In police custody, Tillinghast meets with psychiatrist Dr. Katherine McMichaels (Crampton), who doesn't believe him at all, but who does think that his curiously enlarged pineal gland might offer some secret mystery about the nature of schizophrenia, if she indulges him enough to watch his behavior. Thus the two of them, and police detective Bubba Brownlee (Ken Foree) return to the rooms where Pretorius met his end, and over Tillinghast's objections, McMichaels re-activates the Resonator. At which point we learn that Pretorius isn't dead at all - he's just moved into some kind of pocket dimension. And in the process, he has changed a lot.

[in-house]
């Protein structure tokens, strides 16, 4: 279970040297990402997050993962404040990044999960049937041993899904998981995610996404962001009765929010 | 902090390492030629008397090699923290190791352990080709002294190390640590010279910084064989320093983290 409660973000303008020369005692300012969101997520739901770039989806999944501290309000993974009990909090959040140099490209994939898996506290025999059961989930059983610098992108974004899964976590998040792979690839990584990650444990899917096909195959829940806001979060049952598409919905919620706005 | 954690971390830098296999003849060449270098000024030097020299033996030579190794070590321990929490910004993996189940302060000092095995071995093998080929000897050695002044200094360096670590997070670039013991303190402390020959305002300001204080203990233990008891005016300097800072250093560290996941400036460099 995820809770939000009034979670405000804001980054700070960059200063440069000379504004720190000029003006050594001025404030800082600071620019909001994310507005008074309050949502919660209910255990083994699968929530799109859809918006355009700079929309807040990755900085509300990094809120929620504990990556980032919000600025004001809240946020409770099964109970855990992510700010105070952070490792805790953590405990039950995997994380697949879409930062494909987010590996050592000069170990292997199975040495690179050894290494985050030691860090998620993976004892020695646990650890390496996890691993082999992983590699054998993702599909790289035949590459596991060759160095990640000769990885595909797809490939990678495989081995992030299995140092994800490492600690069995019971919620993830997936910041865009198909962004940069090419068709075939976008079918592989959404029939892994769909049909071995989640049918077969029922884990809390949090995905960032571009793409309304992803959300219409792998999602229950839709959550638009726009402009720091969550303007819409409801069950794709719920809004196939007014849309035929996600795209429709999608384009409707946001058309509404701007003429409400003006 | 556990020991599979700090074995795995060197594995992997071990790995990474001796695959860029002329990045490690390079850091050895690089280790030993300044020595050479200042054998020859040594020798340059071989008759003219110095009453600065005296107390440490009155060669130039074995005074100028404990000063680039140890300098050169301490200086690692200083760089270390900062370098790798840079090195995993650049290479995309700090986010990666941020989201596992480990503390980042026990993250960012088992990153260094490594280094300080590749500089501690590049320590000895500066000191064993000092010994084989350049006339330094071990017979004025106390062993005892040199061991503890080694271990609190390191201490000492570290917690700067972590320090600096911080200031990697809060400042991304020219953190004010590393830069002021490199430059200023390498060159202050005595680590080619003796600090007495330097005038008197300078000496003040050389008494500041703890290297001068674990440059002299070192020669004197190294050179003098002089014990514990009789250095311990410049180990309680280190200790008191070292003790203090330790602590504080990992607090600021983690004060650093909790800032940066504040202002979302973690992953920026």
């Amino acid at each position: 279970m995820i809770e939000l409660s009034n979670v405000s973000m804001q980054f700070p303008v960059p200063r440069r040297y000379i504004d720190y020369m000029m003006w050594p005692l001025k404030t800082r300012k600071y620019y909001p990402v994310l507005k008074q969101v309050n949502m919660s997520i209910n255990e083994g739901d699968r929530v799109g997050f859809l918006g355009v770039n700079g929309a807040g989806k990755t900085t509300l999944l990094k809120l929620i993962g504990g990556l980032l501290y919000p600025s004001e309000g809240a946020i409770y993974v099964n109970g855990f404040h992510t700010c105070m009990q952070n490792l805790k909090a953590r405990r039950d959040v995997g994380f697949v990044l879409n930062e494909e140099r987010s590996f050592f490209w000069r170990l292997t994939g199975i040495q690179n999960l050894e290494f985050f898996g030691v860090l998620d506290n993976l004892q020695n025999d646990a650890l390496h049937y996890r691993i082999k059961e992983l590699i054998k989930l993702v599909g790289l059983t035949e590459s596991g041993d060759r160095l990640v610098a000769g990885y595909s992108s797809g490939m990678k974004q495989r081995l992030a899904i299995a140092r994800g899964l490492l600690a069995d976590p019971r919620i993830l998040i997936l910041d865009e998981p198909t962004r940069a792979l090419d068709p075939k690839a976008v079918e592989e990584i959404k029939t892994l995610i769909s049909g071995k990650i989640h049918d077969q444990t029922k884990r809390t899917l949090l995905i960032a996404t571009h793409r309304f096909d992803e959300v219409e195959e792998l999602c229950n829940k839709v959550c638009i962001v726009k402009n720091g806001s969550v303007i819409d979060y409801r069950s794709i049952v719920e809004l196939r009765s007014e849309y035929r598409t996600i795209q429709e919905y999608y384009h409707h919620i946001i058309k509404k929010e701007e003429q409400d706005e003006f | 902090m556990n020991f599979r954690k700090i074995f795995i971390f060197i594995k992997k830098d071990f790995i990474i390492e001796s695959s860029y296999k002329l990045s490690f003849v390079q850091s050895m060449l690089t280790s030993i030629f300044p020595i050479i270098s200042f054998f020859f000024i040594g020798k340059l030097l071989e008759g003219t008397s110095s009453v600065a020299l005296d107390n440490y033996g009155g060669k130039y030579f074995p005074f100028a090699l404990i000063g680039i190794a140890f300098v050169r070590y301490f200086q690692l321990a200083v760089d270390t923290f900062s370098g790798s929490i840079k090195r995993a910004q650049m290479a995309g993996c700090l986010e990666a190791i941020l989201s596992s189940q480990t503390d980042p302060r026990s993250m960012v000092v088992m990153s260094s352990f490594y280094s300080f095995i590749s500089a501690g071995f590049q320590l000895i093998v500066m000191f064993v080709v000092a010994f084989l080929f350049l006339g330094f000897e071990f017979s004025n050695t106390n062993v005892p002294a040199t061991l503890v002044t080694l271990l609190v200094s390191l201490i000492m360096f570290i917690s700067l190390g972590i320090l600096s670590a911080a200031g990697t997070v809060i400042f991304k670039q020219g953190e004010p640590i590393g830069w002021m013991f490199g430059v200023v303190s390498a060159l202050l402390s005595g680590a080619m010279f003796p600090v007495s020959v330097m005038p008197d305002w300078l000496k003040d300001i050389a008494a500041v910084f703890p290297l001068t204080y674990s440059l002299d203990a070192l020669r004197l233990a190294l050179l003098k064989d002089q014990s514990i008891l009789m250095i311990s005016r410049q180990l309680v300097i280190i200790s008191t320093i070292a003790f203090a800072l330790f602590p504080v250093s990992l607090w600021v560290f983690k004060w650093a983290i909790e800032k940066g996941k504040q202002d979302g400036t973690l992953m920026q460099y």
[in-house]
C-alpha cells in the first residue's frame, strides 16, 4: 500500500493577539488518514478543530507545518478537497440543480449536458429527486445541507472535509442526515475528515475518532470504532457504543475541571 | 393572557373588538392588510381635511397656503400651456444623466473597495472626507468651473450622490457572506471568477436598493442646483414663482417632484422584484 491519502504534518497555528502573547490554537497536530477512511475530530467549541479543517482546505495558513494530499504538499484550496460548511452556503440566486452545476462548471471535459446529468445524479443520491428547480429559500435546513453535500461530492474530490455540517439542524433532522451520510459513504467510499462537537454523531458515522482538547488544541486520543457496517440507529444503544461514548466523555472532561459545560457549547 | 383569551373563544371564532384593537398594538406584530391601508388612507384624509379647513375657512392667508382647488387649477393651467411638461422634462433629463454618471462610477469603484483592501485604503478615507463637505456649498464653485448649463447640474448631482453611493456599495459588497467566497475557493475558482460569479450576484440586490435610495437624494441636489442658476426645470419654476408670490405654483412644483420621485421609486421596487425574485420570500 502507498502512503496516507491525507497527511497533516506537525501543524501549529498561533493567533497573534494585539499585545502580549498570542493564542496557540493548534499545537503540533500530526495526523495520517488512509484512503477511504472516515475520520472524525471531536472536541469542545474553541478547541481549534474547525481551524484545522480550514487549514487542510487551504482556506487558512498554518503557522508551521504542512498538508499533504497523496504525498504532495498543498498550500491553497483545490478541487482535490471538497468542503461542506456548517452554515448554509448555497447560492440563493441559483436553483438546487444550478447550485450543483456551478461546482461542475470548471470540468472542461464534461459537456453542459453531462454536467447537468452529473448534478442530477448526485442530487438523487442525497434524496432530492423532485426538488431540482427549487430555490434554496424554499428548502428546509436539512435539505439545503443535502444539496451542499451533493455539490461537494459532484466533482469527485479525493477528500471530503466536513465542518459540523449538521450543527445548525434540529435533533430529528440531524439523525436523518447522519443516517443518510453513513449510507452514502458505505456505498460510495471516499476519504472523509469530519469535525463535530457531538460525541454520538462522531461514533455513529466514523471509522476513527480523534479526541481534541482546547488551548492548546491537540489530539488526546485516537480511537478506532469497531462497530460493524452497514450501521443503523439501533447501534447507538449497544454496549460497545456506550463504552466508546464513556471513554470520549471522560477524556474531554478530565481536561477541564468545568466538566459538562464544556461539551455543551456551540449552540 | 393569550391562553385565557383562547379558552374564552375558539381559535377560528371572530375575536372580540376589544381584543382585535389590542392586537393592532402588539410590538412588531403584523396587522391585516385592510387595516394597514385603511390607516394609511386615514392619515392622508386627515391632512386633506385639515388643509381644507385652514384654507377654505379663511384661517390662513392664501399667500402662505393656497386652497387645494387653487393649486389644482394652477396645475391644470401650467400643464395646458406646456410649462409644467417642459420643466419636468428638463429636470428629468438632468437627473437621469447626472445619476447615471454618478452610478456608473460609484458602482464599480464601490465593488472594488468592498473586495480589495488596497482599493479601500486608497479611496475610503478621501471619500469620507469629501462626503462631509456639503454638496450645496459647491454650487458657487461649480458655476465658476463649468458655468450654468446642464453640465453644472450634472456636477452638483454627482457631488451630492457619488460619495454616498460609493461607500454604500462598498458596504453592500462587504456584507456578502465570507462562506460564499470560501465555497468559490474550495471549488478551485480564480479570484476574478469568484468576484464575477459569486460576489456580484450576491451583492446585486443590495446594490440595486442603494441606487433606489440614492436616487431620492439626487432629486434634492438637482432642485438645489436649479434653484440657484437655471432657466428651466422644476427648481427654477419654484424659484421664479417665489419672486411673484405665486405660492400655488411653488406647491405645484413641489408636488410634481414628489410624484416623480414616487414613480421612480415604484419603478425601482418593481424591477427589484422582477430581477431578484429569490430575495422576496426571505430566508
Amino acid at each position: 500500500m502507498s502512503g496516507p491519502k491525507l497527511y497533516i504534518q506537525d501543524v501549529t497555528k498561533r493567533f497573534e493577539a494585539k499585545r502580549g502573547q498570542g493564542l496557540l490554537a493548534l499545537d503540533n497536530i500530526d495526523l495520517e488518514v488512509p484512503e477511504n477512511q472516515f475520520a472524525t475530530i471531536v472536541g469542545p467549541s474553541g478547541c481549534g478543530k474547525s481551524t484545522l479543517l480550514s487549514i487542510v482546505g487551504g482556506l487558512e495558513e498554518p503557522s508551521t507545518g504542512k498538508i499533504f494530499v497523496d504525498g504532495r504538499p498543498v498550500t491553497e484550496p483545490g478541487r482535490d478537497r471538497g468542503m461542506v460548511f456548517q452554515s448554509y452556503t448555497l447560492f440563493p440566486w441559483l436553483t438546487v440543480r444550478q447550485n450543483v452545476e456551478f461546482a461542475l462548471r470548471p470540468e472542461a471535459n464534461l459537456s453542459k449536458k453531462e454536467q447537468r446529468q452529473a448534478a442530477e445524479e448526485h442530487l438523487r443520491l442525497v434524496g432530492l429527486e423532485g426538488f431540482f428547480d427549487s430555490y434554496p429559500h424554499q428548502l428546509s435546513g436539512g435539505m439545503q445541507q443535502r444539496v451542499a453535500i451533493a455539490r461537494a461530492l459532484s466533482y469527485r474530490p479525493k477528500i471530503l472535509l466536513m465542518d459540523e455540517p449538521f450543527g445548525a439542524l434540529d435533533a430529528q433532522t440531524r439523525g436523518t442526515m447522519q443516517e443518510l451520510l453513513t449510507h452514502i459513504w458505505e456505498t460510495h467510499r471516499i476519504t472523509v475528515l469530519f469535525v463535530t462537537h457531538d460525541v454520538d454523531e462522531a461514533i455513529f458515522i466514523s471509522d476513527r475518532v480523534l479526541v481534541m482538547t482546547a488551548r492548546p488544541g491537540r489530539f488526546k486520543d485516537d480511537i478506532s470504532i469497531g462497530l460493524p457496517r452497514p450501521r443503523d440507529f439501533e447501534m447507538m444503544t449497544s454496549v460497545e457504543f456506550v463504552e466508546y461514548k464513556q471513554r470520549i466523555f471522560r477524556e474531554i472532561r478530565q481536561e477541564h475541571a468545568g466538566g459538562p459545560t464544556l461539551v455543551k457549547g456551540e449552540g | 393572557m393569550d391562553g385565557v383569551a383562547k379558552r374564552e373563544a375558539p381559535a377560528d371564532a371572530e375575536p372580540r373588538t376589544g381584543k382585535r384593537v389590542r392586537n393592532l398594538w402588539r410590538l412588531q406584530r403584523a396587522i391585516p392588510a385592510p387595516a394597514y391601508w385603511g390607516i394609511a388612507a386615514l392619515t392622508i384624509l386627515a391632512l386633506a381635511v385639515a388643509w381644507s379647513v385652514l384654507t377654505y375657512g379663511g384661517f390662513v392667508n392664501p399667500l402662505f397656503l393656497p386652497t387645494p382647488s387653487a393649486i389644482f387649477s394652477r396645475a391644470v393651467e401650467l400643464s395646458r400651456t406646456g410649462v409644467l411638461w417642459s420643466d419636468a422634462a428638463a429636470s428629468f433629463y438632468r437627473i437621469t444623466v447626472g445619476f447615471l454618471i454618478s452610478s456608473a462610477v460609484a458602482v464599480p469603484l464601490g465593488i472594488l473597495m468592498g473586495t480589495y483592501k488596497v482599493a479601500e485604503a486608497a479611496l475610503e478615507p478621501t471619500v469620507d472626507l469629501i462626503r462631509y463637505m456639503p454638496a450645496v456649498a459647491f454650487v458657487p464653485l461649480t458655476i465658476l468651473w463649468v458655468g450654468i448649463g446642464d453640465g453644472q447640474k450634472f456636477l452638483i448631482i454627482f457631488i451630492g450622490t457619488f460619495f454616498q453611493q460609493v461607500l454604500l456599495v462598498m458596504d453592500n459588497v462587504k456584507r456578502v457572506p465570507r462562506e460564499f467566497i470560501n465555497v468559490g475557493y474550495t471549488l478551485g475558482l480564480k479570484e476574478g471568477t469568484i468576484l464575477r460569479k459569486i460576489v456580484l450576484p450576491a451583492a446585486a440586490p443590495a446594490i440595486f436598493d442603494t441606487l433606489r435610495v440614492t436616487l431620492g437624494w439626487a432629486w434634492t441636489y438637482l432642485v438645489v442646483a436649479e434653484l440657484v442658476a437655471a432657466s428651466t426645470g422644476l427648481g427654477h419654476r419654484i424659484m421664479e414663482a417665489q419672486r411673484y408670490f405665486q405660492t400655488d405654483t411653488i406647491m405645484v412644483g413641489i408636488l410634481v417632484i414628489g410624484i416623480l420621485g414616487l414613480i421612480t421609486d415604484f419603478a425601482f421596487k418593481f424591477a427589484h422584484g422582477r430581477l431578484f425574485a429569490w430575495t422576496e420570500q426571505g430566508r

This gets us through the first act of From Beyond, and pretty much to the end of anything that can be rightfully summarised as a narrative. From here on out, it's basically just playing out a scenario, in which the mutant Pretorius-thing that looks less human every time we see him grows more and more anxious to use the other three as his/its catspaws in taking over the world; McMichaels is at first fascinated and then repulsed; Tillinghast is at first repulsed and then fascinated; Brownlee is repulsed throughout, which is of course the only correct option. What this plays like is very much an expansion of the thread in Re-Animator where the awful Dr. Hill, already a power-hungry creep and crypto-pervert is free to become the most him version of himself once he's become a reanimated zombie. Pretorius, who is in a real sense the actual protagonist of From Beyond (everyone else spends the entirely movie in various states of reaction), is very much presented not as something that has gone beyond humanity, but as a disgusting exaggeration of human lusts and hunger, both sexual and otherwise. Still, Gordon and company obviously know that the sexual part is what's going to get the biggest rise out of us, and they lean into that, starting with the distinctly vagina-with-teeth design of the worms' biting mouths, all the way up to the final form of the Pretorius monster, which looks without too much squinting like a slimy penis with a ruined human head where the glans should be. And then, of course, there's his horrible, sloppy groping of McMichaels's body when he's still vaguely human-shaped.